In the pink: the rise of rhubarb in Scotland
- The Larder
- 1 May 2009
A vegetable that acts like a fruit, rhubarb has proved remarkably well suited to the growing conditions of Scotland. It’s no coincidence that it found its first UK foothold in Edinburgh.
Resilient, adaptable, versatile – in many ways Rheum rhabarbarum represents much of what Scotland does best, which is ironic given that it is in fact a vegetable originating in Asia, historically valued for its medicinal properties. The idea of using rhubarb in cooking is a relatively modern one, and in the UK at least seems to have coincided with sugar becoming more readily available. Introduced to Britain in the 18th century by Sir Alexander Dick of Prestonfield in Edinburgh – who was rewarded a Royal Society medal for his efforts – it has since become a staple of Scottish home cooking and a common feature of kitchen gardens, so easy is it to grow.
Technically a vegetable, but treated as a fruit – albeit requiring the addition of a sweetening agent – rhubarb is a good source of vitamin C and fibre and as such became crucial during the Second World War when home produce was all that could be relied upon. Rhubarb crumble, rhubarb fool, rhubarb tart are such key components of childhood meals that there is clearly some deep-rooted comfort connected with this plant. But that’s not to say it can’t break out from the nursery menu: the opulent restaurant at Prestonfield House – on the site of the plant’s first introduction to Scotland’s taste buds – is named after the plant, and serves up a dessert in honour of its tart pink charms. Simply titled Rhubarb, it includes a delicate rhubarb jam doughnut and a rhubarb and custard parfait.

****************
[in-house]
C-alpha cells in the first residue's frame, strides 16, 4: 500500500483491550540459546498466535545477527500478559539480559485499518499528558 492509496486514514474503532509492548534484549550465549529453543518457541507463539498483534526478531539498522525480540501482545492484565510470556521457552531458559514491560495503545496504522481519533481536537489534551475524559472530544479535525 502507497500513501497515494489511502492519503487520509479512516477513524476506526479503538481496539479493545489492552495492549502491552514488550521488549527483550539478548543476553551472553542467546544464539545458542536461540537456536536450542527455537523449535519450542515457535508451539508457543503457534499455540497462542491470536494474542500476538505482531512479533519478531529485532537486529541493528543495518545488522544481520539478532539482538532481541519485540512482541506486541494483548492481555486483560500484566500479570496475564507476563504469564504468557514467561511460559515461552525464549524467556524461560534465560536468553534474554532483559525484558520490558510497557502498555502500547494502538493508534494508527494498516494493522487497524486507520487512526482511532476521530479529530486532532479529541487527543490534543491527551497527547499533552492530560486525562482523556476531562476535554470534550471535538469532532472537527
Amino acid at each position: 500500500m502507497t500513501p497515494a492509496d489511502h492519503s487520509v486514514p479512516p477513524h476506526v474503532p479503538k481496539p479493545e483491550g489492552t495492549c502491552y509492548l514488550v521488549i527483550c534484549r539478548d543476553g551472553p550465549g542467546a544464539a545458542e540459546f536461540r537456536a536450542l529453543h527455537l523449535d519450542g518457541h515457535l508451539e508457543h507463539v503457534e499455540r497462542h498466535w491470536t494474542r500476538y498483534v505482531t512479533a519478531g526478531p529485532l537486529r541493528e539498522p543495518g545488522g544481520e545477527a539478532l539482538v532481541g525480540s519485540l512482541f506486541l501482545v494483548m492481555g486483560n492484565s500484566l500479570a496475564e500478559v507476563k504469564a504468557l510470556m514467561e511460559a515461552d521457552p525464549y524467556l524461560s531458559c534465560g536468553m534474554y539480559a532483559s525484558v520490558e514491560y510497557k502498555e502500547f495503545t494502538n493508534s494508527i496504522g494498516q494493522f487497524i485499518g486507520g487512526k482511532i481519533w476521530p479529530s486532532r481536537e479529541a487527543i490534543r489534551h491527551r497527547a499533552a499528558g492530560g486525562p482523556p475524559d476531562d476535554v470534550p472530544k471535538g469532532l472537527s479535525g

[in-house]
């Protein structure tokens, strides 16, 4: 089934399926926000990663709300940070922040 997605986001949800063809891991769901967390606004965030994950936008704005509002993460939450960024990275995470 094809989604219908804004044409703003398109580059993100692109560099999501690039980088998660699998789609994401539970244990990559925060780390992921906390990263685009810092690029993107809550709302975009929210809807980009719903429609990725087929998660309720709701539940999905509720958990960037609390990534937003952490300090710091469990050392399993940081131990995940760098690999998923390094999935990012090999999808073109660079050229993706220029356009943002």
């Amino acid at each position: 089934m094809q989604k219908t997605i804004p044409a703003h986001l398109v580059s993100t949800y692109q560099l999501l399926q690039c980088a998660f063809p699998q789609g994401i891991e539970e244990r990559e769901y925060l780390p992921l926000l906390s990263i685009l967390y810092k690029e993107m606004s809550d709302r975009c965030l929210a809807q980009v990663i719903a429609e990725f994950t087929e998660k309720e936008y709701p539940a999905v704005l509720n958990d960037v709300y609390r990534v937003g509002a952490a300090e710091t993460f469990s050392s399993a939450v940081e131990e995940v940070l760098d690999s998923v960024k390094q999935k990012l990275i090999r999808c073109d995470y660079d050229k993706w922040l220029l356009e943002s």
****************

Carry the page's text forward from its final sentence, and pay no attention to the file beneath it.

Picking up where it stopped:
In cooler climates such as that of Scotland, rhubarb’s growing season begins in spring and continues throughout the summer, but it can also be forced (that is, grown under cover to raise the temperature), which produces a late-winter crop that is a sweeter, pinker, juicier version of its naturally grown sibling.
Rhubarb is widely available from farm shops and local vegetable growers from late February onwards.